The same tight-knit little group of New York Japanese friends (centred around Hikaru Furuhashi, who took the Monkey Town photo at the top of this entry) contains Sawako, a subtle ambient-electronic artist I know from my Tokyo days back in the early noughties. She's also released a new album, Madoromi (Anticipate 003), and it's quite interesting to compare and contrast the two records, hers and Nobuko's. They're both primarily electronic, they both contain some (but not much) singing, they both bubble away pleasantly in the background, adding a tint to the room (Sawako's tint is peaceful and wise, Nobuko's boisterous and bouncy). As a consumer, this is the kind of music I tend to buy and play over and over. Fujimoto's Mountain Record, for instance, was probably my most-played album of 2006. Madoromi is a slightly-less-ambient, slightly-less-fragmented version of the same thing: a scent that wafts through the room, borne on the drone of an electronic shruti box. Madoromi is destined to be played a lot in my house, but I suspect it won't leave many traces when the delightful scent wafts away. Nobuko's album is more spikey, and in parts reminds me of Hypo (why hasn't she collaborated with Antony yet?) in the aggression of her cut-copy-paste procedures. I think it's probably going to get played less than Sawako's album, but leave perhaps a more profound mark on what I actually do when I make music. At any rate, these are my two favourite albums of the moment.



One of the most exciting things for me, playing Brussels, was to see both Baudoux brothers standing out there in the audience. As Scratch Pet Land fans know, the brothers haven't been getting on too well since the electro-hippy bubble-drone unit split circa 2002 -- rumour was that they only spoke once a year or so at family reunions. It wasn't too disastrous for those of us who loved both Laurent and Nicolas, though: we got albums from their solo incarnations, DJ Elephant Power and Sun OK Papi KO, as well as Fan Club Orchestra productions. I titled a recent blog about them The energy of awkwardness, but on Tuesday night there was no personal awkwardness whatsoever: the two brothers seemed to be chatting away happily, and Laurent (who supported my show with a great set -- funky-clumsy, tactile, absurdist and very "black") even told me that Scratch Pet Land may be working together again soon.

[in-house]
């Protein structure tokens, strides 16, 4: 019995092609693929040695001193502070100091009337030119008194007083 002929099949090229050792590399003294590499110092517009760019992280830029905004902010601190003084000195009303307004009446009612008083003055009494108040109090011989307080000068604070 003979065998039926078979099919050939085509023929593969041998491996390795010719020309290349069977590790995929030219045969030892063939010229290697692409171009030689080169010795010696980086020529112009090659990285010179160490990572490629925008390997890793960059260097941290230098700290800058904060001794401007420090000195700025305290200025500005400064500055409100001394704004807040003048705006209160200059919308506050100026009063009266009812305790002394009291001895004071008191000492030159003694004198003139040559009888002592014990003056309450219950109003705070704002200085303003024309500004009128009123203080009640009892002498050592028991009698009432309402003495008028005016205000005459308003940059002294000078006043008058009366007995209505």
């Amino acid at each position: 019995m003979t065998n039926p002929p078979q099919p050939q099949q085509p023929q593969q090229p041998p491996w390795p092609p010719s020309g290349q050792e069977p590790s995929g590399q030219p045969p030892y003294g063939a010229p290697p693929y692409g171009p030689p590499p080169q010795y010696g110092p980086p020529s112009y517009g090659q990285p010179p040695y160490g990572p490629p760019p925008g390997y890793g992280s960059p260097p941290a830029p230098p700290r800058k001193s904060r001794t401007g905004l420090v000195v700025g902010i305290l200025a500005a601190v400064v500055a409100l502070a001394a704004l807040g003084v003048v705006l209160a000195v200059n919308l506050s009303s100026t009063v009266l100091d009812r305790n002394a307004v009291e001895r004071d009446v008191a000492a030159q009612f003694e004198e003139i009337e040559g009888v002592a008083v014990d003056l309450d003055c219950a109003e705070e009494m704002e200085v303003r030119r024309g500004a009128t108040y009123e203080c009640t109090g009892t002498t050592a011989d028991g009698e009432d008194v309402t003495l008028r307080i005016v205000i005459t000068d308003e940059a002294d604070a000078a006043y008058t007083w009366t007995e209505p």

As if to pave the way, Laurent gave me a wonderful artifact, a Scratch Pet Land CD-ROM called Qubo Gas, described as "a semi-randomized and interactive animation where users can interact on graphics and sounds". The multi-layered scribbly semi-transparent artwork is brilliant and the music seems to work the same way, taking the user from layer to layer of funky-crazy bubbly Scratch Pet riffage, as scribbles dance around on your screen. And hey, here it is online! Or do I mean here? Yes.



In London I went to an exhibition on Redchurch Street called Kill Matthew Barney. The title was painter Jock McFadyen's idea of a joke, or an attempt to bring the art world back to his kind of street-level (paintings of people carrying plastic carrier bags, coming home from the shops). Looking after the show was Glaswegian poet Gerry Mitchell, who I met at Tate Britain when I played there in January. Gerry gave me a copy of his new album The Ragged Garden (Fire CD105) and it's a mellow, surprisingly warming listen, like a swallow of good whisky. Over sentimental, lush, slightly plodding folk backing tracks by Little Sparta, Gerry mumbles his poetry (quite Joycean sometimes) in his warm Glaswegian twang, sounding a bit like an older, wiser, drunker version of Arab Strap. Nae bad at a'! He sounds more reconciled with life than he did on his last one.

I wasn't too taken with the Winsome Griffles album "Meet the Griffles". It's quite close to what Black Light Orchestra are doing (neo-cabaret), but with less genius, less quirk, and an American accent. So I'll pass directly to...



...HYPO 1995. Yes, Hypo sent me his (unreleased?) first album, and it's rather wonderful. Here be roughly-recorded indie guitars, girl singers, strategically-skewed riffs which always sound like they're just on the verge of turning into a Cure or New Order song. It's all rough-edged and deliberately clumsy, but somehow that "wrongness" gets centred, highlighted, and turned into brilliance. Definitely something I'm going to be playing a lot, and taking ideas from. Because I advance by appetite.